U.S. commercial real estate recovering at a slower pace
Positive underlying fundamentals continue to support all of the major commercial real estate sectors, but a slowdown in job creation and ongoing tight loan availability has tempered growth in some areas, according to the National Association of Realtors quarterly commercial real estate forecast.
Lawrence Yun, NAR chief economist, said there is mixed results among the commercial sectors. “Job creation in the second quarter was about half of what we saw in the first quarter, which is moderating demand in the office sector,” he said. “Industrial and warehouse space is holding on better because imports and exports have advanced. While exports to Europe generally are down, trade has been robust with India, China and other Asian nations, along with Brazil, Mexico and our strongest trading partner — Canada.”
Although still positive, dampened demand is slightly moderating rent growth with the exception of the multifamily market. “Sharply higher demand for apartments is causing rents to rise at faster rates,” Yun said. “A return to normal household formation will mean even lower vacancy rates and higher rents in the future.”
The current commercial real estate cycle has been driven by shifts in demand without an oversupply of new construction. “The difficulty small businesses have in getting commercial real estate loans for leasing or purchase is keeping a lid on demand,” Yun explained. “Multifamily is the only commercial sector with a notable growth in new space, with some lending provided through government loans.”
With the exception of multifamily, vacancy rates remain above historic averages seen since 1999. Over that timeframe the typical vacancy rate has been 14.4 per cent for the office market, 10.1 per cent in industrial, 8.1 per cent for retail and 5.8 per cent in multifamily.
Vacancy rates are marginally declining and rents are modestly rising in all of the sectors, but significant changes in the outlook are unlikely before the end of the year. Many corporate decisions on spending and job hiring are on hold given uncertainty over the upcoming elections, whether Congress will effectively avoid a “fiscal cliff,” and unsettled issues such as health care and banking/financial regulations.
“Overall companies hold plentiful cash reserves, but they are hesitant to hire without clarity over how these outstanding issues will impact the bottom line,” Yun said.
“Commercial real estate gains could be thwarted if lending from small and community banks dry up from excessive regulatory compliance costs, and if international big-bank capital rules are applied to smaller lending institutions,” Yun added.
NAR’s latest Commercial Real Estate Outlook offers projections for four major commercial sectors and analyzes quarterly data in the office, industrial, retail and multifamily markets. Historic data for metro areas were provided by REIS, Inc. a source of commercial real estate performance information.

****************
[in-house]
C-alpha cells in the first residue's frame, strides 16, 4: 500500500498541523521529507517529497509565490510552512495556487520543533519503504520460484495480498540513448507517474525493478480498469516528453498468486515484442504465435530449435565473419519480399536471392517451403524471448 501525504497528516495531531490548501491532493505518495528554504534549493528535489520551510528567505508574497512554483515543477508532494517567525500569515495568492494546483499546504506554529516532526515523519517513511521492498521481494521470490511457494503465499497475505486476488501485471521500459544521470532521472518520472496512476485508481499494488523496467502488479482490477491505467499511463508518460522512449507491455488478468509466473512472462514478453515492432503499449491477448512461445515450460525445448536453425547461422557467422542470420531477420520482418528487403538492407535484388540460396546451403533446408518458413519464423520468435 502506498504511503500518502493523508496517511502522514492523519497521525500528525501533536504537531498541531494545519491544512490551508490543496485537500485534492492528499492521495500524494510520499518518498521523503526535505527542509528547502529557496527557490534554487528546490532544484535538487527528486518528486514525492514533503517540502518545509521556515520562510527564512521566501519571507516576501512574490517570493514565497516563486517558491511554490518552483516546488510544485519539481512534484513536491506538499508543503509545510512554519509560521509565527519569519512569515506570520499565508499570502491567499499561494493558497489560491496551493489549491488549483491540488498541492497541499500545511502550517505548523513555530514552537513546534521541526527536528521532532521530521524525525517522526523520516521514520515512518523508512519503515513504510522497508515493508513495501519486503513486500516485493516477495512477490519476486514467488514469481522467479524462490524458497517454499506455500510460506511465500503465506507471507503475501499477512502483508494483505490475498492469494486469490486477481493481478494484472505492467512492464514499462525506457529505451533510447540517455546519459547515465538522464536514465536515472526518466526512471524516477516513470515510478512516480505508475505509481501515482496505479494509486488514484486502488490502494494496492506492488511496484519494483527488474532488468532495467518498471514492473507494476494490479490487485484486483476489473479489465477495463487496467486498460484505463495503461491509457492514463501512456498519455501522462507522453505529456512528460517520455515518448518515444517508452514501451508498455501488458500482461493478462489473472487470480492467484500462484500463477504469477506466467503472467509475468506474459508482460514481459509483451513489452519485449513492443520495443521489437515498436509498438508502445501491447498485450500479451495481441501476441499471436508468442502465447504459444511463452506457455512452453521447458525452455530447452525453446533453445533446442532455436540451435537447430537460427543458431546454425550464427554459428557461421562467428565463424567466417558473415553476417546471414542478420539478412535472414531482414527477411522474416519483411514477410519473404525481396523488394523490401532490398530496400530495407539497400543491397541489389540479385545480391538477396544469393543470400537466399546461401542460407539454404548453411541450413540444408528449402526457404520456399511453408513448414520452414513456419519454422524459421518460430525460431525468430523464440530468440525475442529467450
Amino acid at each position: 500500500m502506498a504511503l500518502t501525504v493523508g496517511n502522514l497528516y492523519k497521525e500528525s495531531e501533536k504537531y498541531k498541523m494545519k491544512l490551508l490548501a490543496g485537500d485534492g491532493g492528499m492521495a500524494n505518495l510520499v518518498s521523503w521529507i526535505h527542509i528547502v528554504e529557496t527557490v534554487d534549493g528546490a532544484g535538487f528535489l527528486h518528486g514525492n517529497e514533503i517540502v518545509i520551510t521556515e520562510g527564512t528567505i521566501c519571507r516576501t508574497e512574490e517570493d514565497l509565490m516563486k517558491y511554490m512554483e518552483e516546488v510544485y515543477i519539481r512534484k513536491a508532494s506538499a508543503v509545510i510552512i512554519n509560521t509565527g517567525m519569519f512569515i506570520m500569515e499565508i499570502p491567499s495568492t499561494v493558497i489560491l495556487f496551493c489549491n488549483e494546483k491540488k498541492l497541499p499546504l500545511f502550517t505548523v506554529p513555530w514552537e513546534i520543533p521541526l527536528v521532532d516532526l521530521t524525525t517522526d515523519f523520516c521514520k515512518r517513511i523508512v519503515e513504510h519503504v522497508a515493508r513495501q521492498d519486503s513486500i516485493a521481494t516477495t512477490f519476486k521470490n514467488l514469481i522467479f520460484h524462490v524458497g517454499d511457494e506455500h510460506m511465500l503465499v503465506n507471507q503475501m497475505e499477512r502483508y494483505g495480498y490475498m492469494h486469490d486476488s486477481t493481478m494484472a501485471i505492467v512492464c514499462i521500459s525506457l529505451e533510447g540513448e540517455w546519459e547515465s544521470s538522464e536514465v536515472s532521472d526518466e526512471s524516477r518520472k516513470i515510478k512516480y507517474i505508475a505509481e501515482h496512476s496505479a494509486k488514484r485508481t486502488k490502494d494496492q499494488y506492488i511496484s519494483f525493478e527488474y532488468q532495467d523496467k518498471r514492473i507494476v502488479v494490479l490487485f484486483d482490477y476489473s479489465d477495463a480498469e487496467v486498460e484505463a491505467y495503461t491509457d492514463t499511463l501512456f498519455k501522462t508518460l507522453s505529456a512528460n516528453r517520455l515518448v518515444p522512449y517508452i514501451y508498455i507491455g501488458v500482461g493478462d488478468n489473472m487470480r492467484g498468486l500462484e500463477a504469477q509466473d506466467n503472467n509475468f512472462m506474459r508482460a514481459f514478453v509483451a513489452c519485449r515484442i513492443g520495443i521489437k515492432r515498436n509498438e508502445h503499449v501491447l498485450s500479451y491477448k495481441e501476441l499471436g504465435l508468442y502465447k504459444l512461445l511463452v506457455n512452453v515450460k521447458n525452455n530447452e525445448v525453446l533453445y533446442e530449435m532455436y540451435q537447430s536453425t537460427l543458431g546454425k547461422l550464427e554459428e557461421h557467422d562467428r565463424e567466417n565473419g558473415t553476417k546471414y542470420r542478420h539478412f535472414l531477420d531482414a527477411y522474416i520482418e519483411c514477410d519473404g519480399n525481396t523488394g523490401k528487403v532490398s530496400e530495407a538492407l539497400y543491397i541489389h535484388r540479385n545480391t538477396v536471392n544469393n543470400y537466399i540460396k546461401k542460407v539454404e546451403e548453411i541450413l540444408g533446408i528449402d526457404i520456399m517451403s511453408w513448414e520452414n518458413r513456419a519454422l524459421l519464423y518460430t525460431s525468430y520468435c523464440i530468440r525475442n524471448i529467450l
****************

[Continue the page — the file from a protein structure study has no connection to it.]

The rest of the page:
Vacancy rates in the office sector are expected to fall from an estimated 16.1 per cent in the third quarter to 15.6 per cent in the third quarter of 2013.
The markets with the lowest office vacancy rates presently are Washington, D.C., with a vacancy rate of 9.4 per cent; New York City, at 10.0 per cent; and New Orleans, 12.8 per cent.
Office rent is projected to increase 2.0 per cent this year and 2.6 per cent in 2013. Net absorption of office space in the U.S., which includes the leasing of new space coming on the market as well as space in existing properties, should be 24.1 million square feet in 2012 and 47.8 million next year.
Industrial vacancy rates are forecast to decline from 10.7 per cent in the third quarter of this year to 10.5 per cent in the third quarter of 2013.
The areas with the lowest industrial vacancy rates currently are Orange County, Calif., with a vacancy rate of 4.6 per cent; Los Angeles, 4.8 per cent; and Miami at 6.8 per cent.
Annual industrial rent is likely to rise 1.7 per cent in 2012 and 2.4 per cent next year. Net absorption of industrial space nationally is seen at 59.8 million square feet this year and 67.2 million in 2013.
Retail vacancy rates are projected to decline from 10.9 per cent in the third quarter to 10.7 per cent in the third quarter of 2013.
Presently, markets with the lowest retail vacancy rates include San Francisco, 3.8 per cent; Fairfield County, Conn., 3.9 per cent; and Long Island, N.Y., and Orange County, Calif., both at 5.3 per cent.
Average retail rent is forecast to rise 0.8 per cent this year and 1.3 per cent in 2013. Net absorption of retail space should be 10.3 million square feet this year and 20.1 million in 2013.
The apartment rental market — multifamily housing — is expected to see vacancy rates drop from 4.3 per cent in the third quarter to 4.2 per cent in the third quarter of 2013; vacancy rates below 5 per cent generally are considered a landlord’s market with demand justifying higher rents.
Areas with the lowest multifamily vacancy rates currently are Portland, Ore., at 2.0 per cent; New York City and Minneapolis, both at 2.2 per cent; and New Haven, Conn., and San Jose, Calif., both at 2.4 per cent.
Average apartment rent is likely to increase 4.1 per cent in 2012 and another 4.4 per cent next year. Multifamily net absorption should be 219,300 units this year and 236,600 in 2013.